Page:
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UD Students Spark Vocation Conversations on Campus

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chaminadescholar3Discerning vocation can be a daunting task, but the University of Dayton’s senior Chaminade Scholar Honor students met this challenge head-on in by hosting The Art of Being: What Does Vocation Really Mean?

Through a vast array of interactive experiences within the conference, senior Chaminade Scholars demonstrated how faith, reason and vocation can be animated within students’ lives by interacting in an interdisciplinary community of learners.

The Chaminade scholars were inspired by Pope Francis’ continual invitation to youth around the world to embrace a fresh perspective to the ‘call to holiness’ through a deeper appreciation for understanding of ‘one’s vocation’ in life. The 21st century presents vast new challenges and opportunities for young women and men. The aim of the UD student conference was, “to break down the traditional understanding of vocation and expand the idea to the various ways in which vocation plays a different role in each of our lives in each of the things we do,” the Chaminade Scholars said. “Vocation is the intentional listening to who we’re called to be and living out our truest life,” said Tom Tappel, Chaminade Scholar.

An integral dimension of the event for the Chaminade Scholars was sharing their favorite learning moments with other students at UD. “We felt that the topics of our classes, such as prayer, beauty and citizenship, were huge topics for anyone discerning their vocation,” Tappel said.

Understanding that vocation can be an overwhelming topic, Tappel said the Chaminade Scholars wanted “to ease the burden of needing to know everything right now.” The goal was to make the program’s content accessible to all students, no matter where they were on their vocational journey. Toward this end, the Chaminade Scholars thought it would be important to include topics such as “the uncertainty of the future, the messiness of figuring out what to do and the continuation of the journey after college,” Tappel said.

The event included small-group sessions, prayer and an alumni panel to help students learn “what questions to ask, where to look for answers, and how to look at their lives through the lens of vocation,” the Chaminade Scholars said.

chaminadescholarsThe highlight of the event was the keynote speaker, Seàn-Patrick Lovett. Lovett has over 40 years working with Vatican Media in Rome, Italy, and is not only professor of social communications at the Pontifical Gregorian University in Rome but travels to dioceses around the world giving workshops on pastoral communications. His perspective on vocation was highly anticipated, as his experience serving five popes and working with Mother Theresa gave him critical spiritual insight.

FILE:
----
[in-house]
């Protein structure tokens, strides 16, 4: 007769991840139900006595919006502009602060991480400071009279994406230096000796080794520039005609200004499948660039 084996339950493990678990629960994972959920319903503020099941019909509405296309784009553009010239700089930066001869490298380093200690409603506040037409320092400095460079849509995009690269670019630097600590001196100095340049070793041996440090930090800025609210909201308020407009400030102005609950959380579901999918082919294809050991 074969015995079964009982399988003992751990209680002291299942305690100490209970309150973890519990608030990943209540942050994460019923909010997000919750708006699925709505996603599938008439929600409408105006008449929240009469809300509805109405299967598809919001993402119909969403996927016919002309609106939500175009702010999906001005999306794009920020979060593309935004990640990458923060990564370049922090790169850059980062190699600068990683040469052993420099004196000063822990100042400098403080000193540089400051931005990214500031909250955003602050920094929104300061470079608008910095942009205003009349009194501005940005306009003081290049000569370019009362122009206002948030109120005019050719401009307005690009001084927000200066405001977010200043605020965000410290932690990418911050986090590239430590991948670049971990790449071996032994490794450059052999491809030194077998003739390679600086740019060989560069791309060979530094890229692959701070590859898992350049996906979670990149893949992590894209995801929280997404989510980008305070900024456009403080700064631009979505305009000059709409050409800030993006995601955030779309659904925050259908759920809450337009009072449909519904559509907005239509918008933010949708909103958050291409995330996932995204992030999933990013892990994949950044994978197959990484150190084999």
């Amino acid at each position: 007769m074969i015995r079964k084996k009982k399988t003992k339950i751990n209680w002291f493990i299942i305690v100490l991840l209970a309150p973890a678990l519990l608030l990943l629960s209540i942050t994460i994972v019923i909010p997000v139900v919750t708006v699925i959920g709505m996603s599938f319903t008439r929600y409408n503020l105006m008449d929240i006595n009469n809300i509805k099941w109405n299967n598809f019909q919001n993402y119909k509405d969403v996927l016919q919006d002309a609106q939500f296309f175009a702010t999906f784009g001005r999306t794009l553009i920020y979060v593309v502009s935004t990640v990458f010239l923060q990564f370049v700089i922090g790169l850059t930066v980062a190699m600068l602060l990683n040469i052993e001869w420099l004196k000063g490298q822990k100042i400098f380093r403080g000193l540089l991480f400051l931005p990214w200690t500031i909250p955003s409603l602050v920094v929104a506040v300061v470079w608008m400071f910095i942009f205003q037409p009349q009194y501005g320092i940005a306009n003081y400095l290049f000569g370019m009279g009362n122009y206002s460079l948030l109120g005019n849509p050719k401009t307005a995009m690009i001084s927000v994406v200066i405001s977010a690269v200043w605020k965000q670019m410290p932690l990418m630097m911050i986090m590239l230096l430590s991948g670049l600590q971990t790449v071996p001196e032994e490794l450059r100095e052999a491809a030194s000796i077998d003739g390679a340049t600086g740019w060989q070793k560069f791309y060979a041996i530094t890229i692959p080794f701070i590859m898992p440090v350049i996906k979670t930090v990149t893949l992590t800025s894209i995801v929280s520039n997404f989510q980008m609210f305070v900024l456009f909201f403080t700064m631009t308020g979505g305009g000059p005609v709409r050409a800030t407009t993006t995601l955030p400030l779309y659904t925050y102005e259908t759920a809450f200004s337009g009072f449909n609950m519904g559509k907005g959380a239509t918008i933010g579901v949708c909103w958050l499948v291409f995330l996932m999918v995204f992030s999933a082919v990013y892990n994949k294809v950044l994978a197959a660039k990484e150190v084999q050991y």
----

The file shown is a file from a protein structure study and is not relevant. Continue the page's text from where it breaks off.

The Chaminade Scholars invited Lovett to speak at their event because they had met him previously on their pilgrimage to Italy where he spoke to them about the journey of vocation. For Lovett, discernment is central in discovering vocation. “More than anything else, it’s about listening,” Lovett said. “In terms of challenges, I think that’s one of the biggest challenges of our younger generations. And even for me.”

After Lovett’s keynote speech, students shared the effect it had on them. “I am speechless. Absolutely beautiful,” said one student. Another student said that from now on they will “be more open-minded to who I am and what I am called to do by questioning myself.

Lovett’s engaging speech, and the conference as a whole, had far-reaching impact within the University of Dayton community. When Tappel attended Mass the next day, the university president congratulated the Chaminade Scholars on “how many different corners of the university were talking up our work from the day before,” Tappel said. “Hearing this, I understood that the conference did what we set out for it to do. We were able to extend the conversation about vocation outside of our group and into the greater UD community.

While the students took the lead in creating content for the conference, the event would not have been possible without the financial support of several university programs and departments such as Campus Ministry’s Program for Christian Leadership, Career Services, Chaminade Scholars Program and University Honors Program. The students also received funding from a NetVue Vocation Exploration Grant. The diversity of these supporting programs shows how broad vocation’s impact can be.

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